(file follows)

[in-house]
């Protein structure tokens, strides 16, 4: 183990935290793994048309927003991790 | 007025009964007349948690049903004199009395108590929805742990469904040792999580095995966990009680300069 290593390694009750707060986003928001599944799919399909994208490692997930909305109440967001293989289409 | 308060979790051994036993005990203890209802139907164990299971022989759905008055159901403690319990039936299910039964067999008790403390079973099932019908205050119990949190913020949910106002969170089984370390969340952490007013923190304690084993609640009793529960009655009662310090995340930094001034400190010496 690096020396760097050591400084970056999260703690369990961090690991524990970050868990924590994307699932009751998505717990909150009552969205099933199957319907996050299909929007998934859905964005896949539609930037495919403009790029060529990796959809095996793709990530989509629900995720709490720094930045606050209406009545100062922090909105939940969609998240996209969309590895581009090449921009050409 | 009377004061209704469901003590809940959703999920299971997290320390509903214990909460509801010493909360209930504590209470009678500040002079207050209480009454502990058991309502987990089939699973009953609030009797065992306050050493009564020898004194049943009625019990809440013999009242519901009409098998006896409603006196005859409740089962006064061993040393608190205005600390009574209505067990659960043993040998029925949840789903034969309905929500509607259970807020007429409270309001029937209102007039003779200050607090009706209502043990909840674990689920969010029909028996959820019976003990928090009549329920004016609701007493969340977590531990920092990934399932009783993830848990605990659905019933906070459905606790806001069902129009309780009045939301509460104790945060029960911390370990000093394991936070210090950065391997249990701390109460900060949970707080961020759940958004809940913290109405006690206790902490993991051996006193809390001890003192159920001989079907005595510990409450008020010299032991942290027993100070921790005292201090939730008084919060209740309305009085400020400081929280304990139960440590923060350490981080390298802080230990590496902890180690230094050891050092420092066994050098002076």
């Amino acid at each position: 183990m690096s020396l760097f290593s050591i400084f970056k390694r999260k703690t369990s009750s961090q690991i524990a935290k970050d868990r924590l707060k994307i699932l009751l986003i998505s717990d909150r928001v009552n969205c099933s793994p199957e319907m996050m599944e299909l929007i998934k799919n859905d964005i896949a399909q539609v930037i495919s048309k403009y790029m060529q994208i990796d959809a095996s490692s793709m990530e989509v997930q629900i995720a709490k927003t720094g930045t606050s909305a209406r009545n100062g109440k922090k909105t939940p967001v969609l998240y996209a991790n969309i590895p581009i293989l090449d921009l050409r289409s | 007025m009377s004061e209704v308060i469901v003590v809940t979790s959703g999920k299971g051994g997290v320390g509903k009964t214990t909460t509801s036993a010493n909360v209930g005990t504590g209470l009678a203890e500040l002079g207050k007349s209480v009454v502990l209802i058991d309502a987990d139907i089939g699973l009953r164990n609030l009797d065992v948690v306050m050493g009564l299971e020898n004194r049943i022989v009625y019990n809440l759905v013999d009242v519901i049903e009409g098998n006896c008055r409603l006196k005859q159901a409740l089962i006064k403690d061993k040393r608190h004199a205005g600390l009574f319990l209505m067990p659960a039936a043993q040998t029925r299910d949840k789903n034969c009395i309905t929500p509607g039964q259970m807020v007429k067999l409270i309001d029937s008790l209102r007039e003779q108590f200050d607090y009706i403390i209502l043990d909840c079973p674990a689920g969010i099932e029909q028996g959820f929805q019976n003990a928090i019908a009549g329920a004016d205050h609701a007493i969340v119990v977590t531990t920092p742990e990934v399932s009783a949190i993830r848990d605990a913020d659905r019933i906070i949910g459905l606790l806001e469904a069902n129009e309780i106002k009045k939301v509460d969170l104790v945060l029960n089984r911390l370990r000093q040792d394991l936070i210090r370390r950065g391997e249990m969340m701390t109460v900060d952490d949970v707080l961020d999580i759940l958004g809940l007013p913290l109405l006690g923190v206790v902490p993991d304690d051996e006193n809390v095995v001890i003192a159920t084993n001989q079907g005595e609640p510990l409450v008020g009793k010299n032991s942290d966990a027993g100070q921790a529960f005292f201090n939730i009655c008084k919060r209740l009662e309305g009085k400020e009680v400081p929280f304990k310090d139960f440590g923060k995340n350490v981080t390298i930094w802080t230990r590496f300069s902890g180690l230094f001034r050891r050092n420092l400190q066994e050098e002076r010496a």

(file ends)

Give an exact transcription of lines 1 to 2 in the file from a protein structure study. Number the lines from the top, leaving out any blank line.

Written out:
[in-house]
């Protein structure tokens, strides 16, 4: 183990935290793994048309927003991790 | 007025009964007349948690049903004199009395108590929805742990469904040792999580095995966990009680300069 290593390694009750707060986003928001599944799919399909994208490692997930909305109440967001293989289409 | 308060979790051994036993005990203890209802139907164990299971022989759905008055159901403690319990039936299910039964067999008790403390079973099932019908205050119990949190913020949910106002969170089984370390969340952490007013923190304690084993609640009793529960009655009662310090995340930094001034400190010496 690096020396760097050591400084970056999260703690369990961090690991524990970050868990924590994307699932009751998505717990909150009552969205099933199957319907996050299909929007998934859905964005896949539609930037495919403009790029060529990796959809095996793709990530989509629900995720709490720094930045606050209406009545100062922090909105939940969609998240996209969309590895581009090449921009050409 | 009377004061209704469901003590809940959703999920299971997290320390509903214990909460509801010493909360209930504590209470009678500040002079207050209480009454502990058991309502987990089939699973009953609030009797065992306050050493009564020898004194049943009625019990809440013999009242519901009409098998006896409603006196005859409740089962006064061993040393608190205005600390009574209505067990659960043993040998029925949840789903034969309905929500509607259970807020007429409270309001029937209102007039003779200050607090009706209502043990909840674990689920969010029909028996959820019976003990928090009549329920004016609701007493969340977590531990920092990934399932009783993830848990605990659905019933906070459905606790806001069902129009309780009045939301509460104790945060029960911390370990000093394991936070210090950065391997249990701390109460900060949970707080961020759940958004809940913290109405006690206790902490993991051996006193809390001890003192159920001989079907005595510990409450008020010299032991942290027993100070921790005292201090939730008084919060209740309305009085400020400081929280304990139960440590923060350490981080390298802080230990590496902890180690230094050891050092420092066994050098002076």